Former governor embezzelled millions
A Nigerian former official has been arrested and convicted for fraud and money laundering in a landmark corruption casePT1M33S http://www.canberratimes.com.au/action/externalEmbeddedPlayer?id=d-1x4zn 620 349 April 17, 2012
The extraordinary account of how a former cashier at a DIY store in London became governor of a Nigerian state and embezzled £50 million ($77 million) to live "like royalty" was set out before a packed courtroom yesterday.
James Ibori, 59, earned £15,000 when he worked on the tills at a Wickes branch in west London in the Eighties, but after returning to the country of his birth he used deceit and cunning to claw his way to high political office.
His greed increased exponentially during the course of his governorship, as did his arrogance.
After becoming governor of the oil-rich state of Delta in 1999, he spent the next eight years channelling state funds into his bank accounts, before buying a fleet of cars and a property portfolio that included four homes in Britain. His regime is thought to have defrauded the Nigerian people of £157 million, including his personal share of £50 million, which was laundered in London via offshore companies.
James Ibori ... "lived like royalty". Photo: AFP
A sentencing hearing at Southwark Crown Court in London, which followed his earlier admissions of money laundering, fraud and forgery, was delayed after police had to be called to control crowds of Ibori's supporters, who knocked the prosecutor to the ground as they tried to rush into the small courtroom.
Once order had been restored and Sasha Wass had been helped back to her feet, a judge was given the details of Ibori's rise to power.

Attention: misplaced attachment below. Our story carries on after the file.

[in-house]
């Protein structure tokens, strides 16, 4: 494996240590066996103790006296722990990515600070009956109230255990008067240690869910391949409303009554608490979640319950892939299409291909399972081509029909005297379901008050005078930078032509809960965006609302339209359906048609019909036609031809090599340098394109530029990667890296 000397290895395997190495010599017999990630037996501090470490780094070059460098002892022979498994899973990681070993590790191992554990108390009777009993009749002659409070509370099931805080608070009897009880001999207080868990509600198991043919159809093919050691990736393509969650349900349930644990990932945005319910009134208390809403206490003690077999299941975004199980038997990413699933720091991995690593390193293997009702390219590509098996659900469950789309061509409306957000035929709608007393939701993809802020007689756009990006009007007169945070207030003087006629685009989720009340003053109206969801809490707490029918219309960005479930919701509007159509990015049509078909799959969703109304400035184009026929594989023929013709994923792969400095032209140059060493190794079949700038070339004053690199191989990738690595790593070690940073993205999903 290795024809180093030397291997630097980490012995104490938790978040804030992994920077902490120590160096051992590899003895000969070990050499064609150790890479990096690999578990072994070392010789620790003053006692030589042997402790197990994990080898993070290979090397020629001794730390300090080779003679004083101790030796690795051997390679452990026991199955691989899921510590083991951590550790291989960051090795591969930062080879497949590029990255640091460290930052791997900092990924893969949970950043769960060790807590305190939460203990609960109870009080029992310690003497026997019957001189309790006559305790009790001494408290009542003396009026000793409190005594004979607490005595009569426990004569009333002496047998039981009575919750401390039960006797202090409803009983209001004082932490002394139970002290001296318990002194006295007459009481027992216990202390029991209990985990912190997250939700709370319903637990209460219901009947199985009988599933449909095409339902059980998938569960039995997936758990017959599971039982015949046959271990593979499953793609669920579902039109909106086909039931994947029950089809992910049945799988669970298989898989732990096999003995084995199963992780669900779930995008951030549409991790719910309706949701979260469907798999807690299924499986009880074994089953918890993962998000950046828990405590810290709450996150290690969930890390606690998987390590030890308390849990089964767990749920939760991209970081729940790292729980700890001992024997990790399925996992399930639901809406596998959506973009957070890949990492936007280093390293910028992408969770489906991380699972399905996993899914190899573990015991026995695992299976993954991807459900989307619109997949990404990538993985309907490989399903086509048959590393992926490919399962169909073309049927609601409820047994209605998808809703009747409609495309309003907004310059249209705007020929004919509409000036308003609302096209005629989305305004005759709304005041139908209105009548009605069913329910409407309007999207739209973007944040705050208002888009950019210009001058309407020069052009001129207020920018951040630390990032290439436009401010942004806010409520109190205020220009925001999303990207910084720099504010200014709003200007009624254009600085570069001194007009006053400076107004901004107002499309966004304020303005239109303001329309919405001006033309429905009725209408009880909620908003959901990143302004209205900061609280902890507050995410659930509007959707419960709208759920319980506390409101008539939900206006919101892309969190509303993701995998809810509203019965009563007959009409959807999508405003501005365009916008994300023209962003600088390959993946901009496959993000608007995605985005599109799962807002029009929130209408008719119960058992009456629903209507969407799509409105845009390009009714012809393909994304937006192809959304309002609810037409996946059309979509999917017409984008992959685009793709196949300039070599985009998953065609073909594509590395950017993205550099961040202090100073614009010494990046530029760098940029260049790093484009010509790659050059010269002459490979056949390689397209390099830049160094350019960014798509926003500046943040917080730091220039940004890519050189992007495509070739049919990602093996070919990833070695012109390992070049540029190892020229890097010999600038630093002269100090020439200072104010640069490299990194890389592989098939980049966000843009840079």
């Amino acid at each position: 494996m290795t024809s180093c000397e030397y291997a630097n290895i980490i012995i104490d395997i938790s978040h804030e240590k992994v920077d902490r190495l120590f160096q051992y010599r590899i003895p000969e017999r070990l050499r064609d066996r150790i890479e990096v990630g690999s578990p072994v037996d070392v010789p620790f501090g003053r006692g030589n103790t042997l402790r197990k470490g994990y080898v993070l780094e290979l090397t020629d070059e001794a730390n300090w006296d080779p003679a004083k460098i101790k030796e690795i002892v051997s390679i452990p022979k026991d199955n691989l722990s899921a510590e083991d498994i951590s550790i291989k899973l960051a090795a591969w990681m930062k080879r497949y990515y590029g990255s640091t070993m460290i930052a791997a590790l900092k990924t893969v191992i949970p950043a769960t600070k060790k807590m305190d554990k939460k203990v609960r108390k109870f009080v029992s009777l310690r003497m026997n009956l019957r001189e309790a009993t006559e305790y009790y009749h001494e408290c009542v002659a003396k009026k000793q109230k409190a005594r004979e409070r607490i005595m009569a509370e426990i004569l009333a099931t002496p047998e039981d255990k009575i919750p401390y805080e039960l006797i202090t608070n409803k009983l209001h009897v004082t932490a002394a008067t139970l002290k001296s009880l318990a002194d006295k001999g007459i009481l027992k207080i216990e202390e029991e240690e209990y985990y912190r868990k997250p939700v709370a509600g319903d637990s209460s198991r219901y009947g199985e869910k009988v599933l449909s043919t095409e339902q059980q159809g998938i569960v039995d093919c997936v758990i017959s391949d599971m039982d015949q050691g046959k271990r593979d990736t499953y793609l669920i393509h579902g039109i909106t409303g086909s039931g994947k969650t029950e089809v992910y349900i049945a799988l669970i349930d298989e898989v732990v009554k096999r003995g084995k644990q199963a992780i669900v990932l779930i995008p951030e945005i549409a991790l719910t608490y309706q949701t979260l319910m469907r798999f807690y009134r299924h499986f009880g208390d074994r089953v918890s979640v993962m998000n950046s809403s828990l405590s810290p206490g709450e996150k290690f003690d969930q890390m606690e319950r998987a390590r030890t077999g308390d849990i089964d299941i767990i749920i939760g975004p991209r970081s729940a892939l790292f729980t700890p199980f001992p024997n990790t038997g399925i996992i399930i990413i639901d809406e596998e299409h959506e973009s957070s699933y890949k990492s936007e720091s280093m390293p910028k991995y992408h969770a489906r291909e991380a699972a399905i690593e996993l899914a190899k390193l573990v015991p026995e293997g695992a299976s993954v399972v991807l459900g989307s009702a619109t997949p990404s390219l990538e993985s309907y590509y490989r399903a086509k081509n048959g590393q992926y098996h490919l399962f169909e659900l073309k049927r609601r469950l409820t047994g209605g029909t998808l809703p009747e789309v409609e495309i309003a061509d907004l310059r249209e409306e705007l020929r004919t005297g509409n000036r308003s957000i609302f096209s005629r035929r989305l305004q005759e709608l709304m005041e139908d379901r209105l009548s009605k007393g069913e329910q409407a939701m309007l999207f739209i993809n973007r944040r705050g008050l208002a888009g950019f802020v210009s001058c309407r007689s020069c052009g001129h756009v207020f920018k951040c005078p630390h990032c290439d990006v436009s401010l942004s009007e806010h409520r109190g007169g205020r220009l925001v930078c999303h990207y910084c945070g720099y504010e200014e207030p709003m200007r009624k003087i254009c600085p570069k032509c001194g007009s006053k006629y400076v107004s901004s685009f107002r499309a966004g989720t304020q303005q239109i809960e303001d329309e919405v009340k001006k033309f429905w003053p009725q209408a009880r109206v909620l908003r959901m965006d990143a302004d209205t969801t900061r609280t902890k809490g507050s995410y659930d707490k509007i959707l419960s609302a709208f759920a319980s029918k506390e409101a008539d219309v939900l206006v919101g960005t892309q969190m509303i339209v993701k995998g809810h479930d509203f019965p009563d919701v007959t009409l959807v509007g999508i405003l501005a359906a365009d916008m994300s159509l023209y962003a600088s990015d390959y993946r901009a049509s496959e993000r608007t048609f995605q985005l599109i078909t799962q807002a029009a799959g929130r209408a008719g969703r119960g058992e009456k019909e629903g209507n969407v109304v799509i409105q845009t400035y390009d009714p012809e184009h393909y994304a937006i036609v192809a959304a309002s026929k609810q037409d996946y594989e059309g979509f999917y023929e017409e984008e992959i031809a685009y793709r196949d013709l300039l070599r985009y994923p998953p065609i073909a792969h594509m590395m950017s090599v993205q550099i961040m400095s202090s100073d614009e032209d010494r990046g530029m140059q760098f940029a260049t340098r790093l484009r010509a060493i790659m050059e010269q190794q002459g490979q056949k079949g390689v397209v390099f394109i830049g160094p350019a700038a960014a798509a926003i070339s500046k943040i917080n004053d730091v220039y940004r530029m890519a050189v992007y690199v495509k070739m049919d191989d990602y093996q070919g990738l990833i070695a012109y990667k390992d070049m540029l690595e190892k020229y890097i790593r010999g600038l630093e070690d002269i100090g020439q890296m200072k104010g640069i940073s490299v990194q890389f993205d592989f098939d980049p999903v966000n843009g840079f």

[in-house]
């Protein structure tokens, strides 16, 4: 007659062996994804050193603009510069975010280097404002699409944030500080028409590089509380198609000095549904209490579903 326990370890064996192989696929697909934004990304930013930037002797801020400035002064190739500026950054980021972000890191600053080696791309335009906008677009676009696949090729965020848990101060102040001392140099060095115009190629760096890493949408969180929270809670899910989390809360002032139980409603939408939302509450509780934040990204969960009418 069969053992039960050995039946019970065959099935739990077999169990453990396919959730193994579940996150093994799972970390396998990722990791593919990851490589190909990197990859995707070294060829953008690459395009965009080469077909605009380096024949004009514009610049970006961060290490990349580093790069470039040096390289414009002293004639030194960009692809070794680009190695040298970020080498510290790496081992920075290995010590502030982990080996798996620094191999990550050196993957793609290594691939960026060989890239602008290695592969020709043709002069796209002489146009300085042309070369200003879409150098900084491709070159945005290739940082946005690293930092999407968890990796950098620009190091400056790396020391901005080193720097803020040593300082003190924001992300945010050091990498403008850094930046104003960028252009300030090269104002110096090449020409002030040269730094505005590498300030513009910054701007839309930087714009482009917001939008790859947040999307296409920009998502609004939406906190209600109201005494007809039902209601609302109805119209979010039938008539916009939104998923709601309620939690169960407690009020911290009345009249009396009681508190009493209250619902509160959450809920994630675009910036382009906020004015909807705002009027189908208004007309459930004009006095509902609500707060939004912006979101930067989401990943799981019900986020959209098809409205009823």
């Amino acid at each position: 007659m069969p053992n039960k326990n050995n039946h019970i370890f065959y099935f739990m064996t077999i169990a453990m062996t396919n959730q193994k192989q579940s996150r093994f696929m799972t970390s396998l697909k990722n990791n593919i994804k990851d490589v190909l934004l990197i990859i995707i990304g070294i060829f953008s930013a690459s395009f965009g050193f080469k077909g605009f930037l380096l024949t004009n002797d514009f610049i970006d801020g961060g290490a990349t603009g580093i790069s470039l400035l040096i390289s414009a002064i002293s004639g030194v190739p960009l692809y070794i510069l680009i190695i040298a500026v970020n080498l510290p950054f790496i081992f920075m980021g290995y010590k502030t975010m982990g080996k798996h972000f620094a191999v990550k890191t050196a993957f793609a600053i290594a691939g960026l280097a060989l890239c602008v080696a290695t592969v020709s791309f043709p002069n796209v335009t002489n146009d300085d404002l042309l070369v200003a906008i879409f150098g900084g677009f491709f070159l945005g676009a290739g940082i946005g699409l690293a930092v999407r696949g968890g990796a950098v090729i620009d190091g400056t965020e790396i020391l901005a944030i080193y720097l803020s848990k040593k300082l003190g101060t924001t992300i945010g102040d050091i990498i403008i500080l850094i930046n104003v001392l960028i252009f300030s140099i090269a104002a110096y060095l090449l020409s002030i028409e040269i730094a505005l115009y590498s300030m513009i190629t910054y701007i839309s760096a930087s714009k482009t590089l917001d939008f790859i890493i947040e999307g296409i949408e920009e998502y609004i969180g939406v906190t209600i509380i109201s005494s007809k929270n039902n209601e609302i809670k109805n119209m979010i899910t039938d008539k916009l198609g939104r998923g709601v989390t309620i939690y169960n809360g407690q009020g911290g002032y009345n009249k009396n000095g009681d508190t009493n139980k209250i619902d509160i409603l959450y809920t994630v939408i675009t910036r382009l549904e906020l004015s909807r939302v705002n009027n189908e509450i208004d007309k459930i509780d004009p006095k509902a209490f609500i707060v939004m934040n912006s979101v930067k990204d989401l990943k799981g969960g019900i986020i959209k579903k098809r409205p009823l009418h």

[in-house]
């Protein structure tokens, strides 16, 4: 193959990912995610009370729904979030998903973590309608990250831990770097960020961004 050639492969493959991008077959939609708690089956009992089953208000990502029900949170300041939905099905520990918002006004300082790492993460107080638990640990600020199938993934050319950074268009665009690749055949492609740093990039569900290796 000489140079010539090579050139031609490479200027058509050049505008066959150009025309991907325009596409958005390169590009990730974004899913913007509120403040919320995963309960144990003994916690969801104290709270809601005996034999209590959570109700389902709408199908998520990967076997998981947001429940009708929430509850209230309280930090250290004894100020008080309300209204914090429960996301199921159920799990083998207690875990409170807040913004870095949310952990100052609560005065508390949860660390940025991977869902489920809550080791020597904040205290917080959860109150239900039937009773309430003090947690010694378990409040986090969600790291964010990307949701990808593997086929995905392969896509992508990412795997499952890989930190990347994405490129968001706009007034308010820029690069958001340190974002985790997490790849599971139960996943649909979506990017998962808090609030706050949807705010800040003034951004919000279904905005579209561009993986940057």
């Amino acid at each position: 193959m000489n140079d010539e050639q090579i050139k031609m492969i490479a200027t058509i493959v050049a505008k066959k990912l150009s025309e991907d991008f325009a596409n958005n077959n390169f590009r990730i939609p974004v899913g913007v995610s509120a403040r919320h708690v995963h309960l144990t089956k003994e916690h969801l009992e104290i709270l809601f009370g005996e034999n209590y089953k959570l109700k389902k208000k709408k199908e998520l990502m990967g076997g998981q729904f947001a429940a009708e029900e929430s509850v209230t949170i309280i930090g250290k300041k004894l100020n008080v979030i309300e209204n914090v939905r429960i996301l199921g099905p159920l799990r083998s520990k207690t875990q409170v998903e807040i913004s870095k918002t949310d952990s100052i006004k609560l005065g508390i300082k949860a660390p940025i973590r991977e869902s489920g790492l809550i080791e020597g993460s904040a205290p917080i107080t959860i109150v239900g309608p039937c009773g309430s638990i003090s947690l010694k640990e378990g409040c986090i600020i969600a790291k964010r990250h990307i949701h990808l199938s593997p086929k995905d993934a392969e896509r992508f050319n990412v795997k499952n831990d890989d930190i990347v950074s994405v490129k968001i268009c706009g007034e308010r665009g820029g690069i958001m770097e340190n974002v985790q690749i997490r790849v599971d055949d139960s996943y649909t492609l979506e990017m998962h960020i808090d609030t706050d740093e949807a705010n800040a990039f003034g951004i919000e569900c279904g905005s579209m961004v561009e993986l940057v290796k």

Miss Wass explained that Ibori moved to Britain from Nigeria in the Eighties, when he worked at a Wickes store in Ruislip and married his wife, Theresa. The couple were arrested for stealing from the store in 1990 and fined £300.
A year later Ibori was convicted of handling a stolen credit card and fined £100 before he moved back to Nigeria and got a job as a "policy consultant" for president Sani Abacha's government.
He used the foothold to climb the ladder of the ruling People's Democratic Party and in 1999 stood for election as governor of Delta state after using a false passport and date of birth to hide his previous convictions from the Nigerian Election Commission.
Miss Wass said: "From the moment he was elected he set about enriching himself at the expense of some of the poorest people in the world. His greed increased exponentially during the course of his governorship, as did his arrogance."
Under Nigerian law, Ibori was immune from prosecution during his two terms as governor, making him feel "untouchable", the court heard, and he used the opportunity to "systematically defraud" the public.
Miss Wass said: "From starting off as a petty thief with his hands in the till at Wickes who couldn't afford his mortgage, he ended up as a property tycoon who led the lifestyle of royalty."
Ibori even insisted on being addressed as "your excellency", even though governors were never given the title.
He bought three houses in London, one in Dorset and a £3.2 million property in Johannesburg, as well as a house in Houston, Texas. He also bought and renovated properties in Nigeria which were "lavish in the extreme".
His three daughters were sent to the £23,265-a-year Port Regis boarding school in Dorset; his monthly credit bills alone topped £125,000, and at the time of his arrest he was trying to buy a £15 million private jet.
When he was held in Nigeria in 2007 the High Court froze assets worth £35 million despite him earning just £4000 a year from his governorship.
The court was told that Ibori amassed the fortune by inflating state contracts and awarding them to relations, taking kickbacks and stealing money directly from state accounts. He used offshore companies to hide the money in Guernsey and elsewhere, helped by his wife, his sister, his mistress Udoamaka Oniugbo, and three others, who have been jailed for a total of 30 years. His sentencing hearing, which is expected to last two days, continues
The Daily Telegraph, London